UP TO 250 mmHg
Maximum stimulation of the CNS ischemic response occurs when the MAP is
15 - 20 mmHg
What is the stimulus for the Cushing reaction
INCREASED CSF PRESSURE
Briefly describe how the Cushing reaction works
INCREASED CSF PRESSURE COMPRESSES CEREBRAL BLOOD VESSELS. THE REACTION INCREASES ARTERIAL BLOOD PRESSURE TO A LEVEL GREATER THAN CSF PRESSURE. THIS INCREASES CEREBRAL BLOOD FLOW
Decreased blood volume and decreased blood pressure caused by a hemorrhage results in movement of interstitial fluid into systemic capillaries. What is the name of this process?
CAPILLARY FLUID SHIFT
In a normal, healthy heart, the rate of blood flow to the heart equals the rate of blood flow from the heart according to which physiologic law?
THE FRANK-STARLING LAW OF THE HEART
What is the upper limit of CO in a healthy adult
List 4 individual factors that affect CO:
AGE BODY SIZE (BSA) ACTIVITY LEVEL BASAL METABOLIC RATE (BMR)
Name 2 hemodynamic factors that affect CO, that rely on normal heart AND vascular system function
PRELOAD AND AFTERLOAD
What is the cardiac index (CI)?
IT REFLECTS THE CARDIAC OUTPUT FOR INDIVIDUALS BASED ON BODY SIZE AND WEIGHT
What is the average range for the cardiac index
2.5 - 4.0 L/MIN/M2
Why is the cardiac index lower for older persons compared to younger persons?
OLDER PEOPLE ARE LESS ACTIVE
Normally, cardiac output varies inversely with:
SYSTEMIC VASCULAR RESISTANCE
How does increased systemic vascular resistance affect CO?
When an individual exercises, the autonomic nervous system sends signals to the heart and vascular system preventing an abnormal drop in blood pressure when peripheral blood vessels dilate to send more oxygenated blood to exercising tissues. This insures adequate blood flow through capillary beds and adequate VR. List the three (3) major changes in heart and vascular function that occur:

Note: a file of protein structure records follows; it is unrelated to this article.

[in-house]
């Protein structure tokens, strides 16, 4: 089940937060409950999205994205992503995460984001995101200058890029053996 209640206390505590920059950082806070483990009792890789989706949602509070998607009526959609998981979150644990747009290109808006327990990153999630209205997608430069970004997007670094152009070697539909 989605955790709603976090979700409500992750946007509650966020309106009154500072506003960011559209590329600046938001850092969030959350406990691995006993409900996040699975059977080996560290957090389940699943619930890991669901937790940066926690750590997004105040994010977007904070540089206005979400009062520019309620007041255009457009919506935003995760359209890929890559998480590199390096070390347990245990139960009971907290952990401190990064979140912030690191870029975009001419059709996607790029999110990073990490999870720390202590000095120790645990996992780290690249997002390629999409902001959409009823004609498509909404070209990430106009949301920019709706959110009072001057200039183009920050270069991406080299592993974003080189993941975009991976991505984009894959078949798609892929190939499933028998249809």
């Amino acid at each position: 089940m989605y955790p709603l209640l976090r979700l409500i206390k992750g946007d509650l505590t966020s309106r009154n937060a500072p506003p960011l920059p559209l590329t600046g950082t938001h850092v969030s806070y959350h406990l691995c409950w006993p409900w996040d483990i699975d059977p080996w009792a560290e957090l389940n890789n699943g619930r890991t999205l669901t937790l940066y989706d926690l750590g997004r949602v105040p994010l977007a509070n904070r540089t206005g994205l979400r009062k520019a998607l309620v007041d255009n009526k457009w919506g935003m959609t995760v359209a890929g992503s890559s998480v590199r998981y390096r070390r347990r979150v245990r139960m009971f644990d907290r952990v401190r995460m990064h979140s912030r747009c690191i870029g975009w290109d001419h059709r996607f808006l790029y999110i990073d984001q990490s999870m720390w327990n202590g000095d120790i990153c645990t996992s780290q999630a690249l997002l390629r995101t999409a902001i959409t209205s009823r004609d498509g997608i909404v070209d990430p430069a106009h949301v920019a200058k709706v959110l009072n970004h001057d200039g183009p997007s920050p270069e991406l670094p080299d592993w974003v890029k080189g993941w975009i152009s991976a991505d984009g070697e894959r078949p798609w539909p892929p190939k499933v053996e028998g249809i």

LARGE VEINS CONSTRICT HEART RATE INCREASES MYOCARDIAL CONTRACTILITY INCREASES
Anticipation of exercise stimulates cardioaccelerator function. Briefly describe changes in heart function at this time
HEART RATE INCREASES (PARASYMPATHETIC INPUT TO THE SA NODE, AV NODE, AND ATRIAL MYOCARDIUM IS OVERRIDDEN)
What increases the myocardial contraction force (DURING EXERCISE)
SNS STIMULATION AND CATECHOLAMINE RELEASE
Increased heart rate and increased myocardial contractility have what effect on arterial blood pressure (DURING EXERCISE)
Blood flow to skeletal muscles initially decreases, then increases as tissue O2 consumption increases. What occurs in tissue blood vessels that causes this change in tissue blood flow?
LOCAL CONTROL MECHANISMS (RELEASE OF ENDOGENOUS VASODILATOR SUBSTANCES) ARE ACTIVATED WHEN TISSUE PO2 DECREASES
How is blood flow to the GI tract and kidneys affected? Where is this blood volume going (during exercise)
BLOOD FLOW TO THE GI TRACT AND KIDNEYS IS REDUCED. THIS BLOOD VOLUME IS TRANSLOCATED TO THE VESSELS WITHIN TISSUE THAT HAS A GREATER O2 AND NUTRIENT DEMAND.
Decreased renal blood flow has what effect on GFR? Why is this important? (during exercise)
GFR DECREASES AND URINE OUTPUT IS REDUCED. THIS SERVES TO KEEP FLUID VOLUME IN THE INTRAVASCULAR SPACE
All dilated blood vessels in the skeletal muscles are routing increased blood volume to the venous circulation. What must occur in the systemic veins to insure that VR is keeping pace with CO (during exercise)
How is CVP affected at this point of exercise when dilated blood vessels in skeletal muscle are routing increased blood volume to the venous circulation causing veins to constrict to insure VR is keeping pace with CO